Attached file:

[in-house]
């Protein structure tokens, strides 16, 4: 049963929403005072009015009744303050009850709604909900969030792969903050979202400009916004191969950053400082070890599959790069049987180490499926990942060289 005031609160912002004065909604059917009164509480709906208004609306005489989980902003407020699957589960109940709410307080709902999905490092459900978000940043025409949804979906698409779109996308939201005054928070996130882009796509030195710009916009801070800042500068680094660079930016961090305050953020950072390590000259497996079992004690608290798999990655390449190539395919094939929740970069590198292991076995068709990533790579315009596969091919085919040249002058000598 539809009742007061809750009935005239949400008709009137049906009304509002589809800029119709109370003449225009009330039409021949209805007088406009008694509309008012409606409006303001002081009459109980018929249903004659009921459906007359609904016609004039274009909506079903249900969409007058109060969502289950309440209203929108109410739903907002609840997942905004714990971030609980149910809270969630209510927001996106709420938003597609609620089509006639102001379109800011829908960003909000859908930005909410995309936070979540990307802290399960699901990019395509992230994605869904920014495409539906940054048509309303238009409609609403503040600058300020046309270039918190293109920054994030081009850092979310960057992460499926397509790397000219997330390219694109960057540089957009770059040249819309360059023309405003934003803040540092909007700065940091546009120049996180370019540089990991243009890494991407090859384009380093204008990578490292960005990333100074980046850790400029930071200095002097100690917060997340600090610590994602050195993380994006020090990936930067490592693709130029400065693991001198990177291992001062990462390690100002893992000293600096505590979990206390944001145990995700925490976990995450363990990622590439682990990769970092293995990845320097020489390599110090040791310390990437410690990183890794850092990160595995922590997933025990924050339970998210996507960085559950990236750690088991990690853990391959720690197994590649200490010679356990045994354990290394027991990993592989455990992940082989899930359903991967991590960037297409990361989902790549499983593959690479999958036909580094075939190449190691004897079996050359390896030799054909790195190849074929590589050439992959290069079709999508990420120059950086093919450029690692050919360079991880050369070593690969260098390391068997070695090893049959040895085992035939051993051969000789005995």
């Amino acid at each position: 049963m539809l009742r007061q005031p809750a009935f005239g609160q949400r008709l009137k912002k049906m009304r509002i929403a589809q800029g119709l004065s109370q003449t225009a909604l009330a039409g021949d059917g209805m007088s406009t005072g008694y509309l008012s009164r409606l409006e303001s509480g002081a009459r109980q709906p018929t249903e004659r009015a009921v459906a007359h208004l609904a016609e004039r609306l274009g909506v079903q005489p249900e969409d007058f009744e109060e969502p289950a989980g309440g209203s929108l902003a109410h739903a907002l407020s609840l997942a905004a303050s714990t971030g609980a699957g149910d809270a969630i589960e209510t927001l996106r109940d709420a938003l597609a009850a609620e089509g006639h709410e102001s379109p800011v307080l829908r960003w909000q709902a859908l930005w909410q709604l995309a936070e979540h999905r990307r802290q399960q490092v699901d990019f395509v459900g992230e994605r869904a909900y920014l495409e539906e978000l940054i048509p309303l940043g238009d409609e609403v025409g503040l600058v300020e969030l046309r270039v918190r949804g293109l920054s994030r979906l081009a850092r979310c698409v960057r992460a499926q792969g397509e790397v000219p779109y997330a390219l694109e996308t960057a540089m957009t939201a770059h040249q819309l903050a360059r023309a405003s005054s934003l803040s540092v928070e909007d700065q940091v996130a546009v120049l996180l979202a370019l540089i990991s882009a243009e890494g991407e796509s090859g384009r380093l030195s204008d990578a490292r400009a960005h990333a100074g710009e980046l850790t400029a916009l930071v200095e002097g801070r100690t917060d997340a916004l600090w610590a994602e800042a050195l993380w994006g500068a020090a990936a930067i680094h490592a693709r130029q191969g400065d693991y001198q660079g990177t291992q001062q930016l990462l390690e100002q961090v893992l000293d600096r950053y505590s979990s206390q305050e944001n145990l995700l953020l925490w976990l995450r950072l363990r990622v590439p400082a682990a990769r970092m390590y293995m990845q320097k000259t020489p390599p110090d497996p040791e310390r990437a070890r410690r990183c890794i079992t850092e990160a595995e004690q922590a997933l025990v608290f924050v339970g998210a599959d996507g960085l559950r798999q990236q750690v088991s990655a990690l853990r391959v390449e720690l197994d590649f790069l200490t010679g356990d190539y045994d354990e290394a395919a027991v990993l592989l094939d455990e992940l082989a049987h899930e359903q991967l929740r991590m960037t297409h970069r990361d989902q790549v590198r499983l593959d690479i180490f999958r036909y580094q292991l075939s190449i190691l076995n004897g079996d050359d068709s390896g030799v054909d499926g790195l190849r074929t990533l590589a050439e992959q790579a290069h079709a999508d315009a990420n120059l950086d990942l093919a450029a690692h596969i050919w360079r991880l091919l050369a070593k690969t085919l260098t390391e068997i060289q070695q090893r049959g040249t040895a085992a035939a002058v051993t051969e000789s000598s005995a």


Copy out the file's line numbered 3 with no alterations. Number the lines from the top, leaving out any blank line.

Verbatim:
């Amino acid at each position: 049963m539809l009742r007061q005031p809750a009935f005239g609160q949400r008709l009137k912002k049906m009304r509002i929403a589809q800029g119709l004065s109370q003449t225009a909604l009330a039409g021949d059917g209805m007088s406009t005072g008694y509309l008012s009164r409606l409006e303001s509480g002081a009459r109980q709906p018929t249903e004659r009015a009921v459906a007359h208004l609904a016609e004039r609306l274009g909506v079903q005489p249900e969409d007058f009744e109060e969502p289950a989980g309440g209203s929108l902003a109410h739903a907002l407020s609840l997942a905004a303050s714990t971030g609980a699957g149910d809270a969630i589960e209510t927001l996106r109940d709420a938003l597609a009850a609620e089509g006639h709410e102001s379109p800011v307080l829908r960003w909000q709902a859908l930005w909410q709604l995309a936070e979540h999905r990307r802290q399960q490092v699901d990019f395509v459900g992230e994605r869904a909900y920014l495409e539906e978000l940054i048509p309303l940043g238009d409609e609403v025409g503040l600058v300020e969030l046309r270039v918190r949804g293109l920054s994030r979906l081009a850092r979310c698409v960057r992460a499926q792969g397509e790397v000219p779109y997330a390219l694109e996308t960057a540089m957009t939201a770059h040249q819309l903050a360059r023309a405003s005054s934003l803040s540092v928070e909007d700065q940091v996130a546009v120049l996180l979202a370019l540089i990991s882009a243009e890494g991407e796509s090859g384009r380093l030195s204008d990578a490292r400009a960005h990333a100074g710009e980046l850790t400029a916009l930071v200095e002097g801070r100690t917060d997340a916004l600090w610590a994602e800042a050195l993380w994006g500068a020090a990936a930067i680094h490592a693709r130029q191969g400065d693991y001198q660079g990177t291992q001062q930016l990462l390690e100002q961090v893992l000293d600096r950053y505590s979990s206390q305050e944001n145990l995700l953020l925490w976990l995450r950072l363990r990622v590439p400082a682990a990769r970092m390590y293995m990845q320097k000259t020489p390599p110090d497996p040791e310390r990437a070890r410690r990183c890794i079992t850092e990160a595995e004690q922590a997933l025990v608290f924050v339970g998210a599959d996507g960085l559950r798999q990236q750690v088991s990655a990690l853990r391959v390449e720690l197994d590649f790069l200490t010679g356990d190539y045994d354990e290394a395919a027991v990993l592989l094939d455990e992940l082989a049987h899930e359903q991967l929740r991590m960037t297409h970069r990361d989902q790549v590198r499983l593959d690479i180490f999958r036909y580094q292991l075939s190449i190691l076995n004897g079996d050359d068709s390896g030799v054909d499926g790195l190849r074929t990533l590589a050439e992959q790579a290069h079709a999508d315009a990420n120059l950086d990942l093919a450029a690692h596969i050919w360079r991880l091919l050369a070593k690969t085919l260098t390391e068997i060289q070695q090893r049959g040249t040895a085992a035939a002058v051993t051969e000789s000598s005995a």